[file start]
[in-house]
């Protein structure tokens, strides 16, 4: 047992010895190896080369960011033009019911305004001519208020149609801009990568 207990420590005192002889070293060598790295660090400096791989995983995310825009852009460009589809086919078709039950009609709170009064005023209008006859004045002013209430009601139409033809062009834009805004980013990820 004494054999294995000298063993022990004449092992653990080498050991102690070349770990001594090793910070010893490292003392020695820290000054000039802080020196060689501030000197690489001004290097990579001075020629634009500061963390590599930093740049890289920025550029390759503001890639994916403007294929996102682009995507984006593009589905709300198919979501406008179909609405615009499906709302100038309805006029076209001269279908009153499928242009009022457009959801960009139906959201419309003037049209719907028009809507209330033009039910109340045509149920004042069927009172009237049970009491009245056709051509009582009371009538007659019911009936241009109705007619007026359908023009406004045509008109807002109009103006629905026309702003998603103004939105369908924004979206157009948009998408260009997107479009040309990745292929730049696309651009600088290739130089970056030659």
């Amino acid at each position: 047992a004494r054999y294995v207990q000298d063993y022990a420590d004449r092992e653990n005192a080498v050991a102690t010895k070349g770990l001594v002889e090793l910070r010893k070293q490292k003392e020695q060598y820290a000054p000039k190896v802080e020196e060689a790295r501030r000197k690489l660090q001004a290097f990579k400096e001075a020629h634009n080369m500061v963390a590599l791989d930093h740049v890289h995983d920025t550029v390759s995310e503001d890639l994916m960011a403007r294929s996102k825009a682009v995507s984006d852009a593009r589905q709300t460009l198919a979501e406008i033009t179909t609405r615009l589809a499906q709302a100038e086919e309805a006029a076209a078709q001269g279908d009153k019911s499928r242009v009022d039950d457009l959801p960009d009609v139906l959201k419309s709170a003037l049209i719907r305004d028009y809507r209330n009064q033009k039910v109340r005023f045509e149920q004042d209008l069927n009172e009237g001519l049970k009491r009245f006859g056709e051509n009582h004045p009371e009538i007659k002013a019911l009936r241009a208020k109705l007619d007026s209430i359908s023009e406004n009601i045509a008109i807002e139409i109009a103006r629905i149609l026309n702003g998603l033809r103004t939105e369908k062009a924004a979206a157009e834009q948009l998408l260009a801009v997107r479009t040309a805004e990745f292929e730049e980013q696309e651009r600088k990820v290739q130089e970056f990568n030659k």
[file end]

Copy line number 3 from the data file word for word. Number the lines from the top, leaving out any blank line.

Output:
């Amino acid at each position: 047992a004494r054999y294995v207990q000298d063993y022990a420590d004449r092992e653990n005192a080498v050991a102690t010895k070349g770990l001594v002889e090793l910070r010893k070293q490292k003392e020695q060598y820290a000054p000039k190896v802080e020196e060689a790295r501030r000197k690489l660090q001004a290097f990579k400096e001075a020629h634009n080369m500061v963390a590599l791989d930093h740049v890289h995983d920025t550029v390759s995310e503001d890639l994916m960011a403007r294929s996102k825009a682009v995507s984006d852009a593009r589905q709300t460009l198919a979501e406008i033009t179909t609405r615009l589809a499906q709302a100038e086919e309805a006029a076209a078709q001269g279908d009153k019911s499928r242009v009022d039950d457009l959801p960009d009609v139906l959201k419309s709170a003037l049209i719907r305004d028009y809507r209330n009064q033009k039910v109340r005023f045509e149920q004042d209008l069927n009172e009237g001519l049970k009491r009245f006859g056709e051509n009582h004045p009371e009538i007659k002013a019911l009936r241009a208020k109705l007619d007026s209430i359908s023009e406004n009601i045509a008109i807002e139409i109009a103006r629905i149609l026309n702003g998603l033809r103004t939105e369908k062009a924004a979206a157009e834009q948009l998408l260009a801009v997107r479009t040309a805004e990745f292929e730049e980013q696309e651009r600088k990820v290739q130089e970056f990568n030659k």